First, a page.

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Graduation (Bacalaureat) [2016] is the latest film from Romanian writer/director Cristian Mungiu. Starring Adrian Titieni and Maria-Victoria Dragus as father and daughter respectively, the story follows a father to the depths he will go to ensure his daughter’s success.

A Serious Man. The first thing I noticed watching this film is how much it felt like the Coen’s A Serious Man, although without the whimsy the Coen’s infuse their work with. It’s a film about a man trying to do right, to help someone he loves, but by falling deeper down a rabbit hole of morally wrong choices. There’s a handful of sub-plots involving mysteries that may never get solved, and the film ultimately has an abrupt ending that is purposefully unsatisfying.

Means to an End. Romeo’s daughter Eliza has the promise of studying abroad with a scholarship to Cambridge, assuming her final three exams are passed with exemplary grades. Unfortunately the day before her first exam, Eliza is attacked and nearly raped, spraining her wrist in the process of defending herself. Afraid that this attack and the trauma it leaves will affect her exams, her father Romeo begins to try and influence the outcome of her grades however he can. As a respectable and honest doctor, Romeo’s choices begin to waver into that ethical dilemma vortex of the means justifying the end, even if the means are wrong.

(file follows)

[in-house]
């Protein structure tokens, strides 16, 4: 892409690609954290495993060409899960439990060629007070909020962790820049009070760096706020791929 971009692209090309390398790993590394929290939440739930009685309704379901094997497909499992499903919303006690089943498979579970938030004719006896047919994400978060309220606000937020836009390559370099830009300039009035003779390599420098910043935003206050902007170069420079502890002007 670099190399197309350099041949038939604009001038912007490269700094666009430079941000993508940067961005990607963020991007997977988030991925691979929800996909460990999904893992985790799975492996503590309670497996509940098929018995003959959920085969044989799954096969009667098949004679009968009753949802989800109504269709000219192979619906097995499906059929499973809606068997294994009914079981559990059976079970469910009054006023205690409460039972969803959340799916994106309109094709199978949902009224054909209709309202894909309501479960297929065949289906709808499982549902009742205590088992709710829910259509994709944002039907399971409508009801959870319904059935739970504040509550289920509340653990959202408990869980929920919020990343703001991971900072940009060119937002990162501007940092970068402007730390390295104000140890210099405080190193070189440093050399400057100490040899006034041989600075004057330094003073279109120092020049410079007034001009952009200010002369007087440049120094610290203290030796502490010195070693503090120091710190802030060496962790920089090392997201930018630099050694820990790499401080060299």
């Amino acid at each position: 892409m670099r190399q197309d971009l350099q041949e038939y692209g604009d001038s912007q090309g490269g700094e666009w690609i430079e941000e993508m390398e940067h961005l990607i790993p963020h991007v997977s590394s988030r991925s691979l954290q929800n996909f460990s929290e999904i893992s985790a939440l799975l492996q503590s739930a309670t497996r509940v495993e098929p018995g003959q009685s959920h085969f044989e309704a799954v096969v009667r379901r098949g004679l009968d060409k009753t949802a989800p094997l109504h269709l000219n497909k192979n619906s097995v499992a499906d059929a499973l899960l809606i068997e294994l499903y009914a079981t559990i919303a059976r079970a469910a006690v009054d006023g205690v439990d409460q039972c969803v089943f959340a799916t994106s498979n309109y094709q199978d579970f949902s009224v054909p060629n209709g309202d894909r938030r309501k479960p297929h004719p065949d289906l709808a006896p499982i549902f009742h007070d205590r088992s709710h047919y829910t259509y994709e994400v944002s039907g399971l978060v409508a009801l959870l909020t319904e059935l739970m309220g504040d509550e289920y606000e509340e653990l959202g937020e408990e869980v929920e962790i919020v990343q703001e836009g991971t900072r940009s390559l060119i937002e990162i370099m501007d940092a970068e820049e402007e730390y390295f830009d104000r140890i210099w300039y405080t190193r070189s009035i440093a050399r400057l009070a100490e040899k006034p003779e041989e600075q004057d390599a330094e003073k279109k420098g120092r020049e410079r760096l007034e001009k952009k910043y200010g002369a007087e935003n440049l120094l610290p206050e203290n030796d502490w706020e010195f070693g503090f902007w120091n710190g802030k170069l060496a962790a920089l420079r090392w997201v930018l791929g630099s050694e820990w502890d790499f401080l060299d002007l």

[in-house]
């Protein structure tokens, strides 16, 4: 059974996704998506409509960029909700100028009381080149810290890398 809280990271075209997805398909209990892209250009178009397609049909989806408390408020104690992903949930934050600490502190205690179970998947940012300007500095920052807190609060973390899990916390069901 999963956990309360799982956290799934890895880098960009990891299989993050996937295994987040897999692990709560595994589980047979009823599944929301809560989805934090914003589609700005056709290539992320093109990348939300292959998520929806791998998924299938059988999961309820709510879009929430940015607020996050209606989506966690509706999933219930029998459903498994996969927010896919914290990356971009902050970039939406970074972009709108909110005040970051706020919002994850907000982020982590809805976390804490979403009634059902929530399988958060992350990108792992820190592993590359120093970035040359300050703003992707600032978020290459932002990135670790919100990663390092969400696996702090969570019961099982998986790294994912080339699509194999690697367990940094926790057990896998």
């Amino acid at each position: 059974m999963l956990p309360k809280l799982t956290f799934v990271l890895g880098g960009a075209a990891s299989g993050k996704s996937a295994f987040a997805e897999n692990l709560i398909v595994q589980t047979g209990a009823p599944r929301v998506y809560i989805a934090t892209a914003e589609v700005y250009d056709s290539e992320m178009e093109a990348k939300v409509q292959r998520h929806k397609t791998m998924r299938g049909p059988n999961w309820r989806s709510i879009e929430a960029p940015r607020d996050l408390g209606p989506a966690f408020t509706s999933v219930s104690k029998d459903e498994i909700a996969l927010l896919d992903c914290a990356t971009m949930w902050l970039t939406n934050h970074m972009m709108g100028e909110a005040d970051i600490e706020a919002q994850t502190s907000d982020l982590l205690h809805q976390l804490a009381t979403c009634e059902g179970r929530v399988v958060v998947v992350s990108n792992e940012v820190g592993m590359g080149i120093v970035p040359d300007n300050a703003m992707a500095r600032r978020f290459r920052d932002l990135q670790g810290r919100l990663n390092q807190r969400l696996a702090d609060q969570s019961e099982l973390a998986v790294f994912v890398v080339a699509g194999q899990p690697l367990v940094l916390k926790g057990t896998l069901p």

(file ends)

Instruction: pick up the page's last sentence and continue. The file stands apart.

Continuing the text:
Lack of Satisfaction. The film is exceptionally written and directed, with performances well worth mentioning from everyone involved. The main story, along with its several subplots that only hinder and bog down Romeo more as the story progresses, effectively portray a tale about compromise, favoritism, and influence trading. When is it right to be dishonest? When life isn’t fair, is it right to make exceptions? If the end is ultimately for good, is cheating such a bad thing? The film poses plenty of questions and scenarios and isn’t afraid to withhold the answers, most likely because there isn’t always a definitive one.

A social drama filled with moral dilemmas, painfully honest performances, and a sympathetic tale that crosses borders.
This is subtle, meaningful, high-grade filmmaking worth exploring.

Graduation
4.0Overall Score
Reader Rating 1 Vote

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